Digital V's Analogue?

A few years ago, I conducted a kind of Vox Pop survey on both the VET students and my Diploma of Photoimaging students, I was teaching at the time, on Computers, and analogue image making. The responses got me thinking about the nature of Digital compared to analogue. We are approaching a generation who won't have the knowledge, appreciation or understanding of analogue. In some ways I just wonder if this is really important, in other ways I am incensed that people think digital is inherently better. So what are the advantages to digital over analogue? How do you describe the differences between the two? Is there any point in making comparisons, am I indeed comparing Apples to Pears?

Lets start with dictionary definitions, abridged from my Macquarie Dictionary.

of or pertaining to information represented by patterns made up from qualities existing in two states only, on and off, as pulses (opposed to analogue): digital signals.
of or pertaining to any device which represents a variable by a continuously moving or varying entity as a clock, the hands of which moves to represent a varying amplifier output energy.

This actually doesn't really clear things up for me. I guess what these definitions are really saying is that Digital is either on or off where as analogue is variable depending on input? This means that the output from analogue input devices, film, is not simply a matter of on or off. Exposure is not a straight line occurrence, factors like exposure development time and temperature affect the resulting negative sometimes adversely.

I do know for example that each step in the process of analogue photography if incorrectly handled can result in a loss of information and/or sometimes a distortion of that information.

For example re-copying an image results in an increase in contrast if you don't use the right type of film and pay careful attention to your exposure & development. Duplicating a digital file results in none these problems.

Is this then why people prefer digital over analogue, I know some of the responses I got from my VET class in particular hinted at ease of use, “it's easier”. Yes analogue requires a high level of input to to master, but is that a bad thing? As Peter Dormer talks about in his book The Art of the maker, often learning a craft takes time and working closely with a skilled person for that period of time. What kind of losses are being incurred by the speed of the digital process over the analogue? I feel the need for a table here a table of comparative results between the two processes.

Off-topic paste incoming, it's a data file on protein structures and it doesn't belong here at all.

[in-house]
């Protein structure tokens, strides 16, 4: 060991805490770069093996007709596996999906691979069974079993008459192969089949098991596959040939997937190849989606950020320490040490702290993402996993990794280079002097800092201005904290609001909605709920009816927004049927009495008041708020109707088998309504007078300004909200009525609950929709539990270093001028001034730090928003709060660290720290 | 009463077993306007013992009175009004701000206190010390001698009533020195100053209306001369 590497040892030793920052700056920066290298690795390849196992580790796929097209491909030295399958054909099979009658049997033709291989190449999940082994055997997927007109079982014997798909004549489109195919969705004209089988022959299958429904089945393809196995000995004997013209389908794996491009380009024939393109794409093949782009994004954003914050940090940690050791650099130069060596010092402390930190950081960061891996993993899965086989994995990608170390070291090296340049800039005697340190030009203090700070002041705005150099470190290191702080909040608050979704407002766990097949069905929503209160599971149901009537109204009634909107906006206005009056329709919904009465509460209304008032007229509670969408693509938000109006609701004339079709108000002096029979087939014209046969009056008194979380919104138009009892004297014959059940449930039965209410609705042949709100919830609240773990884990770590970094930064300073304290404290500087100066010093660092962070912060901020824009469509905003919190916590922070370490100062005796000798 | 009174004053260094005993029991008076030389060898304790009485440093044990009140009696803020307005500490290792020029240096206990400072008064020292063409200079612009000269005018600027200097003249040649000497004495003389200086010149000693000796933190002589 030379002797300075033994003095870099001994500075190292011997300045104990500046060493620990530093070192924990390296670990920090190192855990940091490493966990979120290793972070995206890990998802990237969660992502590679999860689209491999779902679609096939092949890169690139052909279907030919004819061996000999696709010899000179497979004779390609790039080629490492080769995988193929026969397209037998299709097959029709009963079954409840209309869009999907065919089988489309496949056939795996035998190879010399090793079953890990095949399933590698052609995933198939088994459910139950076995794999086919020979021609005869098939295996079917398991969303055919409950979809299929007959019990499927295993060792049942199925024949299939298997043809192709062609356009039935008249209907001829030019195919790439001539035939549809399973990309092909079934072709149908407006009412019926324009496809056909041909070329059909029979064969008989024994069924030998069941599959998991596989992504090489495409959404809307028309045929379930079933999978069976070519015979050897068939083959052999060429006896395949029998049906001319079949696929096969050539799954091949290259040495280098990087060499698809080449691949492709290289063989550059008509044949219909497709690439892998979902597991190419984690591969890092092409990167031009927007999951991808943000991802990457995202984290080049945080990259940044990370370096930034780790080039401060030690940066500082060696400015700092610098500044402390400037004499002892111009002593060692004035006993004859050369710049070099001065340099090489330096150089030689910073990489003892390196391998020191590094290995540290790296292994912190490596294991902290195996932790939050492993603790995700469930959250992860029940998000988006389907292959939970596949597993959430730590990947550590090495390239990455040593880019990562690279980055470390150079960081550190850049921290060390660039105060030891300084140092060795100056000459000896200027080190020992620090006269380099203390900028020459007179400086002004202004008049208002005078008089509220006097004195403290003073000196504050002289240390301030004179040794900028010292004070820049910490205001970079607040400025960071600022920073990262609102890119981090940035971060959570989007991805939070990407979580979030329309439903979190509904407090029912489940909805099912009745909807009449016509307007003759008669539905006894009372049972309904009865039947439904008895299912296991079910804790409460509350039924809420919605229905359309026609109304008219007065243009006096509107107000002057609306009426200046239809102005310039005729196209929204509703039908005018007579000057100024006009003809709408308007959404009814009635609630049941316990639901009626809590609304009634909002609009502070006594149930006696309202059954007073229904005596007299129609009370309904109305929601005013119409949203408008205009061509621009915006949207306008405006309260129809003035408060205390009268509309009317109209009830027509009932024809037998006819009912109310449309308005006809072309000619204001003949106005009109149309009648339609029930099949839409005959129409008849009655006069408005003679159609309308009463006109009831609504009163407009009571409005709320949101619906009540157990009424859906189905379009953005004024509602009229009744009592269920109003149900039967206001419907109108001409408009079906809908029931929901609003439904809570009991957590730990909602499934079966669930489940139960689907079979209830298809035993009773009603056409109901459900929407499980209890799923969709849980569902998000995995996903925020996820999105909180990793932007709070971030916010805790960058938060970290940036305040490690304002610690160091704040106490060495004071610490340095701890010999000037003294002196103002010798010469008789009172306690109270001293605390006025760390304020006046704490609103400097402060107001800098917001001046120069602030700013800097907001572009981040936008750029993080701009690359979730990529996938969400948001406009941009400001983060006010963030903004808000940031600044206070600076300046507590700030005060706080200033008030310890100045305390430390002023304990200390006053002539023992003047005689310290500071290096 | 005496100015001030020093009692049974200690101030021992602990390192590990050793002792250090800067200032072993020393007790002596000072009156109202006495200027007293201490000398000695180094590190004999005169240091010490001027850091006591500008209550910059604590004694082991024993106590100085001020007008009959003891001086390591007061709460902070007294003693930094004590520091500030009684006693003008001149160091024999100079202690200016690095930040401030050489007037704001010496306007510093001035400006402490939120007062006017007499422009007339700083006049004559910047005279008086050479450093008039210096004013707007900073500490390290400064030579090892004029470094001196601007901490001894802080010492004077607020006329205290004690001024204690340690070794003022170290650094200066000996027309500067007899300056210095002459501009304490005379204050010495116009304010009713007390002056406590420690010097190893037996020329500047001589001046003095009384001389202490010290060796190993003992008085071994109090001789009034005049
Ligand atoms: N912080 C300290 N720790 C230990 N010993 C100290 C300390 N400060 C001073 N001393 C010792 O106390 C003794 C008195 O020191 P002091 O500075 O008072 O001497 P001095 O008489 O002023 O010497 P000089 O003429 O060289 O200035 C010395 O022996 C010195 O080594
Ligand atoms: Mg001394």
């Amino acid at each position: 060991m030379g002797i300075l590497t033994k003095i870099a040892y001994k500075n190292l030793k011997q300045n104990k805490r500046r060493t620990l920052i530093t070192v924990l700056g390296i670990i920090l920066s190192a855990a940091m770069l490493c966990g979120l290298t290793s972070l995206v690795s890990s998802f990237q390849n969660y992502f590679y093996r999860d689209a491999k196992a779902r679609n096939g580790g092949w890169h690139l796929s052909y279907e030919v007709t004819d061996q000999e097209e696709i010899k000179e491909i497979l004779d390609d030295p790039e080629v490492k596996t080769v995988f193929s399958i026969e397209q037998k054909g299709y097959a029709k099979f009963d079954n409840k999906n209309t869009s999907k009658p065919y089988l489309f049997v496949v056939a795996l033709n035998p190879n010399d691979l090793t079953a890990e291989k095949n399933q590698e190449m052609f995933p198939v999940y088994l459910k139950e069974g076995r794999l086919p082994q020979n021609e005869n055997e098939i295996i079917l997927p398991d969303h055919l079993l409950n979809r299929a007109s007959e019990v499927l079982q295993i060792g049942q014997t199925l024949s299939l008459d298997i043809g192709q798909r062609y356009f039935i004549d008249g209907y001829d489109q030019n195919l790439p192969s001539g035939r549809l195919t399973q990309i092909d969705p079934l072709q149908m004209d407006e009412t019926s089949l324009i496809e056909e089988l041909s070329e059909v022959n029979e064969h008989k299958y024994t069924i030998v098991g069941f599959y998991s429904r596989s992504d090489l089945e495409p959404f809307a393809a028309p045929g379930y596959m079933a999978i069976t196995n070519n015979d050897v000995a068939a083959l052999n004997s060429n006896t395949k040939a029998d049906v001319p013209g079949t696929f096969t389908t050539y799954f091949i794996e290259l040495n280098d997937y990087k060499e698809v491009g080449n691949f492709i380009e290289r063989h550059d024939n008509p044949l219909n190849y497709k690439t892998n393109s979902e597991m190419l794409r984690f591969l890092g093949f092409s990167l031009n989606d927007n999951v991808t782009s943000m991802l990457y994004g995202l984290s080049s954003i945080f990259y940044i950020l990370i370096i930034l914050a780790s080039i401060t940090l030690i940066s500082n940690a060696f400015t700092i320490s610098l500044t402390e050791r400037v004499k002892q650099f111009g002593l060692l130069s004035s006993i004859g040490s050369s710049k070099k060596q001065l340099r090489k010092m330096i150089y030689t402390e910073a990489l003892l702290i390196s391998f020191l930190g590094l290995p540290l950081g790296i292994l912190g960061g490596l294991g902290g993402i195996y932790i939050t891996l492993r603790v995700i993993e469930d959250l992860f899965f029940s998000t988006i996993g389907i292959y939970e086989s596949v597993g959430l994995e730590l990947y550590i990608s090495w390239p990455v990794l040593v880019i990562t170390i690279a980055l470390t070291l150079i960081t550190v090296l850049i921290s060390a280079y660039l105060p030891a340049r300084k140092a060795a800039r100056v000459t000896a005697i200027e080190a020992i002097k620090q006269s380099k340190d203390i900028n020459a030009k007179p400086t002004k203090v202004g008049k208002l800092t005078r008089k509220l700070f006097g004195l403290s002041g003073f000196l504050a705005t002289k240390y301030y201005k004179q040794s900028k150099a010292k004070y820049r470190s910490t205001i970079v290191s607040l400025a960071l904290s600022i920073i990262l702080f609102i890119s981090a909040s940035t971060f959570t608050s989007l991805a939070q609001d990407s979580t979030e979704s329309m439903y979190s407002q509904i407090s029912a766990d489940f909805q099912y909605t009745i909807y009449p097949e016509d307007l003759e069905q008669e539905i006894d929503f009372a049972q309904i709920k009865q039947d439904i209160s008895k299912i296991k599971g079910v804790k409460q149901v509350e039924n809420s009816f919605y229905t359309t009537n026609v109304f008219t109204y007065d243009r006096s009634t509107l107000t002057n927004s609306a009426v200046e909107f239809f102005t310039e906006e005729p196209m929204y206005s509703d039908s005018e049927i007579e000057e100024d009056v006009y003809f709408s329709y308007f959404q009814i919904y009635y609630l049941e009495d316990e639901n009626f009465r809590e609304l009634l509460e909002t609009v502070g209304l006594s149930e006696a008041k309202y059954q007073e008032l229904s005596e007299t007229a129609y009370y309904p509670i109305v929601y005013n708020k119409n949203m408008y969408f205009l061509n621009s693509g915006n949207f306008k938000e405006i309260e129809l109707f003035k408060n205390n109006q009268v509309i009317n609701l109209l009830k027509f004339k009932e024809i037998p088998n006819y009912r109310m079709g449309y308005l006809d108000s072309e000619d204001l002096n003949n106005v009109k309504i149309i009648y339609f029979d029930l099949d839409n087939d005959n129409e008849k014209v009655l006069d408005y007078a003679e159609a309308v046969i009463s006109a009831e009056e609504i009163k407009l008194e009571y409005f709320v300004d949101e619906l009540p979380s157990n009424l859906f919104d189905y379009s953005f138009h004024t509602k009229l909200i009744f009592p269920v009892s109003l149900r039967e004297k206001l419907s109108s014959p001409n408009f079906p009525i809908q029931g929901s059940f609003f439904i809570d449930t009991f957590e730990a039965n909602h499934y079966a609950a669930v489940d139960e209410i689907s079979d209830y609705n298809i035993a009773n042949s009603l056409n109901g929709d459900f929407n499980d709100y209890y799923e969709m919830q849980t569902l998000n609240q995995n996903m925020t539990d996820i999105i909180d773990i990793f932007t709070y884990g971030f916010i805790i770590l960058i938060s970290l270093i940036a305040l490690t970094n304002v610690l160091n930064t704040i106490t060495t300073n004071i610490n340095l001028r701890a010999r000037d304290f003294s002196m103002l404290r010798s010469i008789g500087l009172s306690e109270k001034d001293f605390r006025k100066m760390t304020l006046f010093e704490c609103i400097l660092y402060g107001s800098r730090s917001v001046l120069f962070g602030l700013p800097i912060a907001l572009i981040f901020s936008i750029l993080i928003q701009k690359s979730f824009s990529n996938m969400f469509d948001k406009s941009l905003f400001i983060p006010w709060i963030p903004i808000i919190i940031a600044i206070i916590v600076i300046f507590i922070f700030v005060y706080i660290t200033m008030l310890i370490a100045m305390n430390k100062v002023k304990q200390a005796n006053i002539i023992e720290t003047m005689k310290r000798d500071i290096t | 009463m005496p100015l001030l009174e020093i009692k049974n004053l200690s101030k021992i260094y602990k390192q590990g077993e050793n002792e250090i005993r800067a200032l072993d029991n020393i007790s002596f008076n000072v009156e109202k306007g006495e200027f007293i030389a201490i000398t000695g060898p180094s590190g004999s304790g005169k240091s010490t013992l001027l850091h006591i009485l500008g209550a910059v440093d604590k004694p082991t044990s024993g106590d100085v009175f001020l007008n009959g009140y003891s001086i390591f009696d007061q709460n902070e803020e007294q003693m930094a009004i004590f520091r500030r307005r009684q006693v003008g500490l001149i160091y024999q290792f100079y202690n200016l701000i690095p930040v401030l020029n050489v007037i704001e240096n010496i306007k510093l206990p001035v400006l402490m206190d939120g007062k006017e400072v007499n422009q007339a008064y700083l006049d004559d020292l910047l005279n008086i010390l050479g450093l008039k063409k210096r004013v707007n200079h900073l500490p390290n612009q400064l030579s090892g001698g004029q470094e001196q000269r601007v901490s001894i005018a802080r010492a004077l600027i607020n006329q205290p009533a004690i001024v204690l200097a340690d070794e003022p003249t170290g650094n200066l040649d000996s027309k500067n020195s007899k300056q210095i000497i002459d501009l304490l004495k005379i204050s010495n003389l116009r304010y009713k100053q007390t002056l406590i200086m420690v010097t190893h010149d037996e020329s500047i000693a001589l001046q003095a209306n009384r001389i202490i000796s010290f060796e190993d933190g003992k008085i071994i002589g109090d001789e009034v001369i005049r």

Pros and Cons of Digital and Analogue Photography
Digital Pros Cons
Speed. May mean practitioners, will shoot 'by the pound' and add to a future workload of sorting.
Ease of Use Storage mediums can be a problem, as technologies upgrade
Limitless copying. Manipulation Applications don't allow an under the hood approach to most users, compared to film developer and paper developers.
Instant feedback. Can be distracting as it will draw your attention away from what is going on around you, meaning less possible opportunities, photographically.
Storage space for images/files. Ease of deletion could mean a loss of cultural history, or just an overwhelming amount of bad photographs, anecdotally 3,000 images a minute are uploaded to flickr alone.
Democratic process, can be easy to learn. Small to non existent history of published texts
Only requires a desk and electricity, no special room. Storage types and Mediums change making large archives difficult to manage, you must have electricity.
No ongoing film costs. Sorting and archiving of files requires all manner of software and tools to operate
Camera Prices drop exceptionally every two years or so. Hardware and software requirements may mean constant upgrades.
More flexibility with ISO means less gear to carry. Location shooting requires hardware to process, archive and sort. Adding considerably overall weight of a camera/travel bag, and to time and cost involved in 'editing', batteries must always be charged and ready, spare batteries for cameras a must, if you are a prolific shooter.
Raw files allow more exposure options, thereby enabling richer fuller print. Raw formats at the date of writing are a moving target, some software, photoshop for example needs to be kept up to date to open and process these files, from recent cameras.
Analogue Pros Cons
Easy to learn Can be hard to master
Comparatively cheap basic/starter equipment Mastering of technique often requires and 'apprenticeship' of sorts
Processes can tinkered under the hood easily, long history of published texts Storage of film and prints requires physical space.
Simple to control {once mastered} Unexposed materials require special handling, refrigeration/darkroom
No loss if treated with the right approach to entire process Losses are uneditibale if too extreme.
Film has better exposure latitude than CCD especially negative films Calibration maybe required to really understand what is going on.
Older film Cameras, were made to last many years, many require no batteries thereby lowering the load of the photographer ‘on location’ Film needs to be stored correctly and may one day cease to be made.